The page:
Congratulations to Graduating Seniors and to Thesis Prize Winners
JRCPPF congratulates the 13 undergraduate associates class of 2018 who received Bachelor of Arts degrees in Economics, Politics, Computer Science and Psychology. We wish them much success in their future careers.
A requirement for a Bachelor of Arts is The Senior Thesis which provides Princeton students the opportunity to develop their scholarly interest and to evolve as independent thinkers. The students work one-on-one with a faculty member who guides them through the process. Undergraduate Associates of the class of 2018 researched a wide variety of topics in their theses ranging from the effects of quantitative easing, the consequences of local immigration enforcement and police behavior, the impact of unionization, to the effects of creating memory jars. The topics reflect the varied interest of this exceptional group of young thinkers who are soon to embark in careers in finance, public policy, to launch their own startup or to continue their studies in law or PhDs in Economics.
Below we list our graduating seniors, the honors and awards that they receive and the their thesis abstracts.
Undergraduate Associates Class of 2018:
Idir Aitsahalia** (Economics)
Sara Diressova+ (Economics)
Christina Huang***+(Computer Sciences)
Bryce Keller (Economics)
Benjamin Lei (Economics)
Sam Maeglin** (Politics)
Vishan Nigam*** (Economics)
Shriya Sekhsaria***+ (Psychology)
Benjamin Sender***+ (Economics)
Brandon Tan*** (Economics)
Benjamin J. Tso *+ (Economics)
Diego Vives*+ (Economics)
Gavin Zhang (Economics)
*** Highest Honors, ** High Honors, *Honors, +Certificate of Finance
Prizes and award winners:
Edward E. Jones Memorial Prize Awarded to the graduating student whose senior thesis is judged to be the most outstanding work in social psychology, broadly construed.
Winner: Shriya Sekhasaria (Advisor: Emily Pronin)
Halbert White ’72 Prize in Economics: Awarded annually to the most outstanding senior economics major, as evidenced by excellence in departmental coursework, and creativity in the junior papers and senior thesis.
Winner: Brandon Tan (Advisor: Leah Boustan)
Howard Crosby Warren Senior Prize in Psychology
Awarded annually to the senior concentrators in Psychology that are selected by the Department as the most worthy recipients on the basis of scholarly attainment and good character.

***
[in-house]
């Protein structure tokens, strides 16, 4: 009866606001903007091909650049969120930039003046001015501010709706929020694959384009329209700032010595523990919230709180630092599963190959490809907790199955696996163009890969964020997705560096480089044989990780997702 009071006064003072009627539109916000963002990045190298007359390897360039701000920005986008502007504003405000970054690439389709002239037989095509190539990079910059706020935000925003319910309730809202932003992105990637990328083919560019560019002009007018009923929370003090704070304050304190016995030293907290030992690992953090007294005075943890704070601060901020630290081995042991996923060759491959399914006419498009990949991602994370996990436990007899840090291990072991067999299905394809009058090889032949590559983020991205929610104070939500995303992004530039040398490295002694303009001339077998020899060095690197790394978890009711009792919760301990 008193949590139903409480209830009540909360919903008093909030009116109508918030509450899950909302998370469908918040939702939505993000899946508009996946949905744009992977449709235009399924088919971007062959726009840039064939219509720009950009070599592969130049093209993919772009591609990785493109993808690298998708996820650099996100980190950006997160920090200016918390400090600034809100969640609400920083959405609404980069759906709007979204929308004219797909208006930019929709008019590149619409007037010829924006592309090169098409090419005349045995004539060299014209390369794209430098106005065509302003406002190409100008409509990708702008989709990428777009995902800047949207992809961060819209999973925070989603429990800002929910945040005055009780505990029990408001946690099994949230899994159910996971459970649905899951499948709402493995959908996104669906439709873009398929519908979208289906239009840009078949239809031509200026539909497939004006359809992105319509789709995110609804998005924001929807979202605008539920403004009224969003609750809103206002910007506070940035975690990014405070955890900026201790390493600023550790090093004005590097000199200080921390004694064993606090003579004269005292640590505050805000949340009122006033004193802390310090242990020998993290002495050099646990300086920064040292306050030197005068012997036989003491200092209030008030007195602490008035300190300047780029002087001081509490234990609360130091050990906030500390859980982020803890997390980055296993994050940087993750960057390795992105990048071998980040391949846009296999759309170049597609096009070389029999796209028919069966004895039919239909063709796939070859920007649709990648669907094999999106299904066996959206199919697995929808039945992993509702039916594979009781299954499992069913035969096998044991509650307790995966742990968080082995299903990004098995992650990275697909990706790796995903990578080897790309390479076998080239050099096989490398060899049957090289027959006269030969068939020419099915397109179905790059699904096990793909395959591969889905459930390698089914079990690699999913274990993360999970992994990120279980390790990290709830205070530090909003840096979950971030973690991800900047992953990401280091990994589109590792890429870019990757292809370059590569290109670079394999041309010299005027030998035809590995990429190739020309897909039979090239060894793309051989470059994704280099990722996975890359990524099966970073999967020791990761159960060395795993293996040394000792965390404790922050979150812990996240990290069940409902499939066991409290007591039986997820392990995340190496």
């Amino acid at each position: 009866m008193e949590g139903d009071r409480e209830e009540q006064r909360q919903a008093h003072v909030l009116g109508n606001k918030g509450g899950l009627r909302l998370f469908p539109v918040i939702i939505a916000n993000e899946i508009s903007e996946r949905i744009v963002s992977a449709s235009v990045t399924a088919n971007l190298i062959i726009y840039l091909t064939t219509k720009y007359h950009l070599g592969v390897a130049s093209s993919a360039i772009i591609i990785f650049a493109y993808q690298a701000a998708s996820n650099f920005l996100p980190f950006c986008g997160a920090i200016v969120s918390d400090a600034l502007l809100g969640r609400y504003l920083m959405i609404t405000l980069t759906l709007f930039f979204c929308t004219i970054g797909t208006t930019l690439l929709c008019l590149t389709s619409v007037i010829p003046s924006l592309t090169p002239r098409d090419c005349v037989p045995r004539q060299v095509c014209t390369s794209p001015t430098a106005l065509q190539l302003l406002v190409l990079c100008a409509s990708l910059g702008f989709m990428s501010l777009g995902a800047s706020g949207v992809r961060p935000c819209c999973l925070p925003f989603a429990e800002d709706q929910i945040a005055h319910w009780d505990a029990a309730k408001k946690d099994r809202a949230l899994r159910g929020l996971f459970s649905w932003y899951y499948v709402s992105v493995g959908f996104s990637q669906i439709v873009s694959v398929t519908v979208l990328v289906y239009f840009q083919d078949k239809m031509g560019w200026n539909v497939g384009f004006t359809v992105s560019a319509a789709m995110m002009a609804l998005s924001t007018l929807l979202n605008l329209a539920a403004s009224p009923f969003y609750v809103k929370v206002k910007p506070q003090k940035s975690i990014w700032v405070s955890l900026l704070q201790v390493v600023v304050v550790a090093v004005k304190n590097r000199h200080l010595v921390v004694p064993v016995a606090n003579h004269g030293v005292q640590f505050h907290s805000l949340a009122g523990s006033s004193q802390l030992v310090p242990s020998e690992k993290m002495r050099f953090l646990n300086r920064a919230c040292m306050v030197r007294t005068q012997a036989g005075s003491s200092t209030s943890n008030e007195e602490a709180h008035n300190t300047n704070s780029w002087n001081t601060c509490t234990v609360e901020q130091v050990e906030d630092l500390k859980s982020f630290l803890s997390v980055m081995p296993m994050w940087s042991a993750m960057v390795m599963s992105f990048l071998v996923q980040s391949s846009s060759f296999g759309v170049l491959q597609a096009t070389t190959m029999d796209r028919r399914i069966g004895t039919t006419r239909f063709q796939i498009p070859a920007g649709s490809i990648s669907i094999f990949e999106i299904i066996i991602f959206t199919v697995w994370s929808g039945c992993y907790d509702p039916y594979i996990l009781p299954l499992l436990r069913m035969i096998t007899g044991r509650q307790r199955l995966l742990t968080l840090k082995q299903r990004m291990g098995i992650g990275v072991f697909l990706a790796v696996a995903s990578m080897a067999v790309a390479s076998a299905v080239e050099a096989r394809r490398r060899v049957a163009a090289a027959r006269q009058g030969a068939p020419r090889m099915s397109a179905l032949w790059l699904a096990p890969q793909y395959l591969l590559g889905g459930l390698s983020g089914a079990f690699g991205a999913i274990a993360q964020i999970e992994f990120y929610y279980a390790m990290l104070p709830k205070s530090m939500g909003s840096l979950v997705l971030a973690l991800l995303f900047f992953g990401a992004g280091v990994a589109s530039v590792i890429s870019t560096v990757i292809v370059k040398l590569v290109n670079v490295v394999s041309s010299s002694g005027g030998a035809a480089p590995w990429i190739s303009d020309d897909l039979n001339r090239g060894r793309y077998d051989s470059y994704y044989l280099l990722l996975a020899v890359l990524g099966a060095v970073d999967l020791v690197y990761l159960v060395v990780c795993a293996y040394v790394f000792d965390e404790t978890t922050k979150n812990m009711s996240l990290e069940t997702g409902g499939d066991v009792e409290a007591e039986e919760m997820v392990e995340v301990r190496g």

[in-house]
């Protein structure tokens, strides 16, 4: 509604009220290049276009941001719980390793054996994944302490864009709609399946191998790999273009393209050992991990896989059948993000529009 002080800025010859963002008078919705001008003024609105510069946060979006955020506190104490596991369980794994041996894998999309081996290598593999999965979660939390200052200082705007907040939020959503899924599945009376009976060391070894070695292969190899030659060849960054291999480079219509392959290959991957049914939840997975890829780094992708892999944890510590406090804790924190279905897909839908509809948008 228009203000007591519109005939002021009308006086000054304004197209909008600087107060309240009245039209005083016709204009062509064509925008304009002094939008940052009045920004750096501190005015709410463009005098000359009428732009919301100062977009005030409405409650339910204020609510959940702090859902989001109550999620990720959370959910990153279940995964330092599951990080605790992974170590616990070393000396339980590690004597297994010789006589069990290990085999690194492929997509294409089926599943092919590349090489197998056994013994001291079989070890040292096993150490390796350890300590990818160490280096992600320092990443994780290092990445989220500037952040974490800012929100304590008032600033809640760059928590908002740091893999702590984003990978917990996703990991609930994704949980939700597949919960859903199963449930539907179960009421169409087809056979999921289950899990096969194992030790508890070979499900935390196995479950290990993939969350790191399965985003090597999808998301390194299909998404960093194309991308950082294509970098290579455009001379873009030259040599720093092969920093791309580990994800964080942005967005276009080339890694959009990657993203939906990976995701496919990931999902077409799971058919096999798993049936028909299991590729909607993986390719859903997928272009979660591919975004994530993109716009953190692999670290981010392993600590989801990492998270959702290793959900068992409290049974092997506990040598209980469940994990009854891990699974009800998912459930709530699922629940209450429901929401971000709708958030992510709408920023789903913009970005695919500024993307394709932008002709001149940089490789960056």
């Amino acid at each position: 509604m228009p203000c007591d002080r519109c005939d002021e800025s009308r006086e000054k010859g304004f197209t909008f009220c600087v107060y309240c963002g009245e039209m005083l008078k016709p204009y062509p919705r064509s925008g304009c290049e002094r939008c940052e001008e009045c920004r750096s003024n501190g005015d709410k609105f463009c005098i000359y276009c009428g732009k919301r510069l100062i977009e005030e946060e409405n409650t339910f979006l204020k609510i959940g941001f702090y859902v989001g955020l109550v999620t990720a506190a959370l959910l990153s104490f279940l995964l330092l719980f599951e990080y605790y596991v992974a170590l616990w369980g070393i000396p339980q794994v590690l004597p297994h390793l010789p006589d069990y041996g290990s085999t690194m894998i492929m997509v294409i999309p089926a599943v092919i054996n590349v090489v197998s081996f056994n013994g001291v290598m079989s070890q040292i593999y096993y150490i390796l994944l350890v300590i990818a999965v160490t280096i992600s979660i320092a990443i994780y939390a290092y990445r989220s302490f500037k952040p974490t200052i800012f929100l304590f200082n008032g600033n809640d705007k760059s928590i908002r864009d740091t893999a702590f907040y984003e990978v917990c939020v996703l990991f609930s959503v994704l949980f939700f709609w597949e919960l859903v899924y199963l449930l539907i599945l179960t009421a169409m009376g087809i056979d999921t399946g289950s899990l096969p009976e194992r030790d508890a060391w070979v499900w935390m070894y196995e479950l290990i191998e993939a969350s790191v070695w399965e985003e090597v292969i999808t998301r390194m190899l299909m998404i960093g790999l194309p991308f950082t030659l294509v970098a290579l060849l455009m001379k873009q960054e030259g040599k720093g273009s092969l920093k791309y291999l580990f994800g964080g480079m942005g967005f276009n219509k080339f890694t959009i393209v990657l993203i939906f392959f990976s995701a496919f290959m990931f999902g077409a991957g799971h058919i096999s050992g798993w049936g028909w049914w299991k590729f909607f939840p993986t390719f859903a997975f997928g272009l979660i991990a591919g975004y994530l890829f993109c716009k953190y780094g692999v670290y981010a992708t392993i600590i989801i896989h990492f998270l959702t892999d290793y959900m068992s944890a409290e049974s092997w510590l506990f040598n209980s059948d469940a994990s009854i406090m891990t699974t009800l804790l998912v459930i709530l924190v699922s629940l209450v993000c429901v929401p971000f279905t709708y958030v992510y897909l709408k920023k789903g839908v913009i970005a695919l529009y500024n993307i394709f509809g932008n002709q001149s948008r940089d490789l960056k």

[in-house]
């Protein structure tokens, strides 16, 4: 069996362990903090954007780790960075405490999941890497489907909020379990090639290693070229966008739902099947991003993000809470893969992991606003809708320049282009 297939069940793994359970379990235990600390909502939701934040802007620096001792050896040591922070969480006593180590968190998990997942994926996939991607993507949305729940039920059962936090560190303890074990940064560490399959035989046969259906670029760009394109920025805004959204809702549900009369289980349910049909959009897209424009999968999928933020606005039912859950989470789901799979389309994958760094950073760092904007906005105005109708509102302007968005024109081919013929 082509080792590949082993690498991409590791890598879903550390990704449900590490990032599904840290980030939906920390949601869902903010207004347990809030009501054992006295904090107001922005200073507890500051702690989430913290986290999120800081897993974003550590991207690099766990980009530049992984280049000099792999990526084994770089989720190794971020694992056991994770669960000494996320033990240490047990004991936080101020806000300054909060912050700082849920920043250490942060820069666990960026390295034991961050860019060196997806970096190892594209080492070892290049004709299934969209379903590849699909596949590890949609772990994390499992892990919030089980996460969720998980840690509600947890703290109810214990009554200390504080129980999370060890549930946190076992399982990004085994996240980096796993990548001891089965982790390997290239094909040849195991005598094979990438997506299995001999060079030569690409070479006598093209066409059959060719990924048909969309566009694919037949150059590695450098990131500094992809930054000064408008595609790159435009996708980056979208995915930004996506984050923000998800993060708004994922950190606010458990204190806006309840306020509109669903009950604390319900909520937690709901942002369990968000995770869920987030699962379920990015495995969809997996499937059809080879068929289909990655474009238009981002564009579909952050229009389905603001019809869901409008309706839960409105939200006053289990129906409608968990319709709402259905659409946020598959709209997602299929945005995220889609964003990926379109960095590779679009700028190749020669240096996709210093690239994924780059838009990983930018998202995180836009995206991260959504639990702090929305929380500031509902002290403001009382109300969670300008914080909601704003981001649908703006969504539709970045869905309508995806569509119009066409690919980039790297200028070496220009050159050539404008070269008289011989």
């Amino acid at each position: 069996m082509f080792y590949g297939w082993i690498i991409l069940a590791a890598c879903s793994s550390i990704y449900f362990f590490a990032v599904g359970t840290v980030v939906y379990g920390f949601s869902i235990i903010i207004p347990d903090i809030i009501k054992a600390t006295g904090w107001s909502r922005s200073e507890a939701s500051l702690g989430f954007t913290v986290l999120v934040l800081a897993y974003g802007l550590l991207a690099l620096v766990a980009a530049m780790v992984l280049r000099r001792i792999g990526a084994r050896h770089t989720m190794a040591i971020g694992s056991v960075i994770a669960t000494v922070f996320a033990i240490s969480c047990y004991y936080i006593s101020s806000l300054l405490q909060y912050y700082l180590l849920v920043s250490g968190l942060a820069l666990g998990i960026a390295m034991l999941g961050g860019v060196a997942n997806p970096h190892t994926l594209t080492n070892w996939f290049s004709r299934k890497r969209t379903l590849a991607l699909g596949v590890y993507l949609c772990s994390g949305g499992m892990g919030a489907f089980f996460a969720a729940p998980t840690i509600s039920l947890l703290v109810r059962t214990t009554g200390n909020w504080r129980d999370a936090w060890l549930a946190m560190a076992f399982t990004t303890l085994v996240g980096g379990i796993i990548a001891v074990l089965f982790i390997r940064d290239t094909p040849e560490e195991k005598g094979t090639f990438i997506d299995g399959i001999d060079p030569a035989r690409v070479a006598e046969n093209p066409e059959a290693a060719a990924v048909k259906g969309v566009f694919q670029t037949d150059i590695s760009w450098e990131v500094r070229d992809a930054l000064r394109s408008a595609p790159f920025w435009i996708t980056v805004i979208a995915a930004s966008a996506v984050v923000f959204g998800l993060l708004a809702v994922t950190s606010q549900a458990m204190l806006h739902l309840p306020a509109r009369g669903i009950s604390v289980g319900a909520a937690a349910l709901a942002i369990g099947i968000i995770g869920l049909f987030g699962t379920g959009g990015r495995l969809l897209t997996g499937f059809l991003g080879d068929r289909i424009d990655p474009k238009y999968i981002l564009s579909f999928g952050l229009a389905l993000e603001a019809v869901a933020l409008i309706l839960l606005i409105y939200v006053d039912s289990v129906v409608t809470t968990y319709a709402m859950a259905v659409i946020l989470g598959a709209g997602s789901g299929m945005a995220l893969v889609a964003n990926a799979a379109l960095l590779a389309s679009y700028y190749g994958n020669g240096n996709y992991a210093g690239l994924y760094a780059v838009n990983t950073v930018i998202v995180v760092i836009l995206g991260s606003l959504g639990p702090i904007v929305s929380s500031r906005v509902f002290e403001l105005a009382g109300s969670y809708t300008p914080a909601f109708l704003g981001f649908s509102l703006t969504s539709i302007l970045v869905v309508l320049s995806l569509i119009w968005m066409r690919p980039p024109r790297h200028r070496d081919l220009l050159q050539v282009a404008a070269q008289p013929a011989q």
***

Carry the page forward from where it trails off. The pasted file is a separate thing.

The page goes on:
Winner: Shriya Sekhasaria (Advisor: Emily Pronin)
John Glover Wilson Memorial Award: The best thesis on international economics or politics.
Winner: Diego Vives (Advisor: Chris Sims)
Undergraduate Research Forum: Awarded annually to the five best senior thesis in economic policy.
Winner: Gavin Zhang (Advisor: Iqbal Zaidi)
Honor Society - Phi Beta Kappa:
Honor Society - Sigma Xi:
Advisor: Jakub Kastl
Low Fares Done Wright: Airline Responses to Low-Cost Entry Following Regulatory Changes
How do the established airlines in the United States respond to competition from low-cost carriers? I investigate the entry of low-cost titan Southwest Airlines into over a dozen nonstop routes from Dallas, Texas in 2014 following the lifting of the Wright Amendment, a legal restriction on flights from Dallas that had previously blocked Southwest from entering many markets dominated by American Airlines and other large legacy carriers. Using 2012-2017 panel data on route-level airfares from the United States Department of Transportation, I run a difference-in-differences analysis of routes affected by the Wright Amendment, with the law’s repeal as an instrument. I estimate that Southwest caused American and the other legacies to lower their fares by 22%, or $62, on average, on routes where Southwest added nonstop flights. This estimated effect was strongest on the most competitive routes and grew for the first two years but then weakened. The entry of Southwest still lowers airfares today, despite the airline’s growing nationwide dominance, and even in markets where the legacies have already responded to competition from ultra-low-cost carriers such as Spirit Airlines.
Advisor: Chris Sims
Vector Autoregressive Modeling of Interest Rate Shocks on Bank Balance Sheets: A Comparative Study
Di Tella and Kurlat (2017) and Drechser et al. (2017a) study the effects of a nominal interest rate shock on various bank balance sheet variables. I study the same relationships using a VAR model, to understand them over multiple periods of time, without assumptions of exogeneity, and with clear interactions between variables through impulse response functions (Hamilton 1994). I find that an increase in the nominal interest rate is associated with a much smaller increase in the rate banks pay on deposits and other expenses. Furthermore, an interest rate shock does not have much effect on bank net worth. This finding is important because previously banks were thought to be very sensitive to interest rate movements through their maturity transformation business model (Drechsler et al., 2017a).
Advisor: Giorgia Barboni